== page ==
Alan Gross has reached his breaking point while serving a 15-year sentence in a Cuban prison, his wife told CNN.
"He's not going to make it. He's going to do something drastic. I believe him when he tells me that," Judy Gross said Wednesday.
Gross, 65, was arrested in 2009 for bringing banned satellite communications equipment to the island.
A State Department subcontractor, Gross had traveled to Cuba as part of a U.S. government-financed project to help Cubans skirt their government's tight control of the Internet. Gross said he wasn't aware that he had violated the island's laws.
But a Cuban court in 2011 convicted Gross of being involved in a plot to destabilize the country's single-party communist government.
Judy Gross said that since the arrest she has visited her husband six times. The latest visit Tuesday showed his health was failing rapidly and that he was losing hope of ever returning to the United States, she said.
"This one has been very different. His condition is the worst I have seen. He's flat, depressed, hopeless and in chronic pain," she said.
According to Gross' attorney, Scott Gilbert, he has lost more than 100 pounds in prison and suffers from arthritis and depression.
"Both governments need to know that Alan plans to end his life in an effort to end this agony," Gilbert said in a statement.
In April, Gross went on a hunger strike to protest the lack of progress between the United States and Cuba over his case.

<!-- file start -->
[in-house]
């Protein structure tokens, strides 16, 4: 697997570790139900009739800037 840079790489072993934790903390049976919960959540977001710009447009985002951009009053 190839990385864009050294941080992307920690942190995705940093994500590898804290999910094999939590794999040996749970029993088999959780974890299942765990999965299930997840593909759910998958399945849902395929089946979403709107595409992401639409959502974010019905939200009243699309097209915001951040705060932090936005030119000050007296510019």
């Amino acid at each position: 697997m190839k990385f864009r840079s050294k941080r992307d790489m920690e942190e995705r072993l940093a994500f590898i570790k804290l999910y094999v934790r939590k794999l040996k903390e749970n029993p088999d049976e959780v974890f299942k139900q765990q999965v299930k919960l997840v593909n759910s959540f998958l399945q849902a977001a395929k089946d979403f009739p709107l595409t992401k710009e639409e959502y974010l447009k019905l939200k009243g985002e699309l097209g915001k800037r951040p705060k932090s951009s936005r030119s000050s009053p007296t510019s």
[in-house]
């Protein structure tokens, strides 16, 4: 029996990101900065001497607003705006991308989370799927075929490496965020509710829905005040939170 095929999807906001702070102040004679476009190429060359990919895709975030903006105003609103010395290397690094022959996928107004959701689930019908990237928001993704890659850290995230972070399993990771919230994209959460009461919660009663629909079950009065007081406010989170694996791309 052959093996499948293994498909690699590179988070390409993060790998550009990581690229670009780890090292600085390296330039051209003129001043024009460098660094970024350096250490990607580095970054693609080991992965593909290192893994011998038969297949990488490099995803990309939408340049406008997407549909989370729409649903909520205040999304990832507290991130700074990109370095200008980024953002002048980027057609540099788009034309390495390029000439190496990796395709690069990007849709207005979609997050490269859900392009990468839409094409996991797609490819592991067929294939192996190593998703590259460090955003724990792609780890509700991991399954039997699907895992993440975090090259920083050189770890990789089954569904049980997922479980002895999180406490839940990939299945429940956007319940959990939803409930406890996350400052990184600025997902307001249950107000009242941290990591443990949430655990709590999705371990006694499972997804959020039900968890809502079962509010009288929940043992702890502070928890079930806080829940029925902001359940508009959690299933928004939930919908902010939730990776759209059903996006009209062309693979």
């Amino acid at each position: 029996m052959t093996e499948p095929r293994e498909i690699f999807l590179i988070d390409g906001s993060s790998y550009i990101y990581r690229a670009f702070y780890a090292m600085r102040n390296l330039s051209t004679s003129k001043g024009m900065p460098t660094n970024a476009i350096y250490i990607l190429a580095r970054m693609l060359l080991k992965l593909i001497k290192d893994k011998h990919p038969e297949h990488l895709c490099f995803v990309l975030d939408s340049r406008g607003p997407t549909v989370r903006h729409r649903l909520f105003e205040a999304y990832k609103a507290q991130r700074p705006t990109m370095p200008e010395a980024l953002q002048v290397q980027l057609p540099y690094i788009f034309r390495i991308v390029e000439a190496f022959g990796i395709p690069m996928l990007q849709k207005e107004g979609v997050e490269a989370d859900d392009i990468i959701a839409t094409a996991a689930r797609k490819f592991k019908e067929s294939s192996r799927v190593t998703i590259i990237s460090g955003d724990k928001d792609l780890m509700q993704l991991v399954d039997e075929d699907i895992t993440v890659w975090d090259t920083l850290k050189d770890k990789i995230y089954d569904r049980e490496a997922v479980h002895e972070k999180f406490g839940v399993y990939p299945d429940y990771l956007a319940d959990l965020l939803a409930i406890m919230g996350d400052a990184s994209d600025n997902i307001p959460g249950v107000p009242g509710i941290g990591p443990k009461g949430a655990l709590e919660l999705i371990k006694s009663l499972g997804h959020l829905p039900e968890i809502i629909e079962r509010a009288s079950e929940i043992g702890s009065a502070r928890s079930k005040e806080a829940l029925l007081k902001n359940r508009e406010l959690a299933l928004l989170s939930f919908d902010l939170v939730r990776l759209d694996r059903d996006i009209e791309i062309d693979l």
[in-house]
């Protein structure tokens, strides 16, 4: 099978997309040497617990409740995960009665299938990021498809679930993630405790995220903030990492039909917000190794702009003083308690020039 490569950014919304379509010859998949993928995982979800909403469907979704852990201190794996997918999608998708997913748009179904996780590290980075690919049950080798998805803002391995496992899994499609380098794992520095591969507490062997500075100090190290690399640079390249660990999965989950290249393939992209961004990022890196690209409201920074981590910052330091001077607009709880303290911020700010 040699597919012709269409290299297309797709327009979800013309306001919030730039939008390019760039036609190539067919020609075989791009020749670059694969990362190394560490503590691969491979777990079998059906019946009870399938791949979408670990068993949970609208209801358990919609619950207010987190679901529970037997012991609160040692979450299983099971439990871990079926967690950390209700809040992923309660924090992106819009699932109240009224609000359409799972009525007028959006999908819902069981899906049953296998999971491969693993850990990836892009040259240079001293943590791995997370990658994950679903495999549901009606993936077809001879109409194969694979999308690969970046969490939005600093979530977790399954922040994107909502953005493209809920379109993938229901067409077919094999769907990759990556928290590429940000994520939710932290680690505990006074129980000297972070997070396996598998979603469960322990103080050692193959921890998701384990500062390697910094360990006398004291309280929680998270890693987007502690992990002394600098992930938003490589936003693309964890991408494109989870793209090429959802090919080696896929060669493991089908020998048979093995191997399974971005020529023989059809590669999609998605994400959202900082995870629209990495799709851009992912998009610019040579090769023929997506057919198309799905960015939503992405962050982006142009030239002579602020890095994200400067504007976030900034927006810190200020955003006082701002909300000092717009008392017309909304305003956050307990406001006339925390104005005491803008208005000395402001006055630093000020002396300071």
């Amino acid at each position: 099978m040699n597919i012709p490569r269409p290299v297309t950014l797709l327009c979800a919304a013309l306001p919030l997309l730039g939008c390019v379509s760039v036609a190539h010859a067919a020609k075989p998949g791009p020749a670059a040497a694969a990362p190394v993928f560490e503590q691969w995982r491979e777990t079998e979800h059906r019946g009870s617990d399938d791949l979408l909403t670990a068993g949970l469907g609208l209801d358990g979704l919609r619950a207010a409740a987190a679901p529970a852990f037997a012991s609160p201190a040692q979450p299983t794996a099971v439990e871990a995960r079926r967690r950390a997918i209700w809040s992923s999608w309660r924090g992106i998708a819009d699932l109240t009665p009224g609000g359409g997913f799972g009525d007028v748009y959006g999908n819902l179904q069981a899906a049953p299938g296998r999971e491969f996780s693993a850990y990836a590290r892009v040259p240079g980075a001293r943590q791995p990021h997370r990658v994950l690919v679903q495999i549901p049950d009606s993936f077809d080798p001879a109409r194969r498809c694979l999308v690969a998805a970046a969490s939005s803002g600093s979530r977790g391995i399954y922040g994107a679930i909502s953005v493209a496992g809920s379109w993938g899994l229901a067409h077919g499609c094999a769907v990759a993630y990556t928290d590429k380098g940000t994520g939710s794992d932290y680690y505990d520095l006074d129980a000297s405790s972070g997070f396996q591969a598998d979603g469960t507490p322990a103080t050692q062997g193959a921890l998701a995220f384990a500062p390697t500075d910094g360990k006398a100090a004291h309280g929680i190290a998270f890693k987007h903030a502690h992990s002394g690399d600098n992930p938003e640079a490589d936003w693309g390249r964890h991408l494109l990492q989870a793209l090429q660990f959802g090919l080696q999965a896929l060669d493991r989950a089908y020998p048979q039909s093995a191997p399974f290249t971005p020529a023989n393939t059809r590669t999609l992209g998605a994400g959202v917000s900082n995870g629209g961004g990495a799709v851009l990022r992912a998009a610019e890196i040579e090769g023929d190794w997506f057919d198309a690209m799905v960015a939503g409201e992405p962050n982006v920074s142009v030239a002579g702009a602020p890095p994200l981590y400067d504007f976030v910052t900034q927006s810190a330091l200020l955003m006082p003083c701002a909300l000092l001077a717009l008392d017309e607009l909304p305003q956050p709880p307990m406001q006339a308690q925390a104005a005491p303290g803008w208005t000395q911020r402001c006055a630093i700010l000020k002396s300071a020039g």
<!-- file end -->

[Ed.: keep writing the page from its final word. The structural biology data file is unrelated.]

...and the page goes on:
Gross finally heeded his mother Evelyn's request to end the protest.
This month, Evelyn Gross died from cancer.
"They were so close," Judy Gross said. "[Before Gross' arrest] they literally talked twice a day."
Cuban officials denied Gross' request for a furlough to travel to the United States to attend his mother's funeral. Gross said if allowed to travel he would have returned to his cell in a military hospital in Cuba.
Cuban officials have said they wish to meet with U.S. government negotiators to discuss freeing Gross for three Cuban intelligence agents serving lengthy prison sentences in the United States.
Rene Gonzalez, one of two Cuban intelligence agents who have completed their sentences and returned to Cuba, said he sympathized with Judy Gross' ordeal.
"I would tell her that I regret her husband's situation," he said. "And when she sees Alan Gross to tell him that the next time he comes to Cuba he should come as a friend and not bring military and communications equipment. Come as a friend."
Gonzalez is one of the "Cuban Five," men prosecuted for their roles as sleeper agents reporting on the Cuban exile community to the government of Fidel Castro.
U.S. officials say they won't trade Gross for spies they accuse of playing a role in the 1996 shootdown that killed four people associated with the group Brothers to the Rescue.
The Miami-based group of Cuban exiles flew hundreds of missions to spot Cuban rafters attempting to flee their island nations. Cuban fighter jets shot down two planes belonging to the groups.
U.S. officials said Gross was merely trying to help Cubans bypass the island's stringent restrictions on Internet access and have said his imprisonment is one of the major obstacles to improved relations with Cuba.
Despite the stalemate, Judy Gross she was encouraged by the swap in May that freed US. Army Sgt. Bowe Bergdahl from captivity in Afghanistan in exchange for five Taliban imprisoned at the U.S. naval base in Guantanamo.
"I am sure it was a complicated arrangement," Judy Gross said. "My thought is if they can do that, if they can follow through with something that complicated, surely they can figure out something they can do to get Alan home."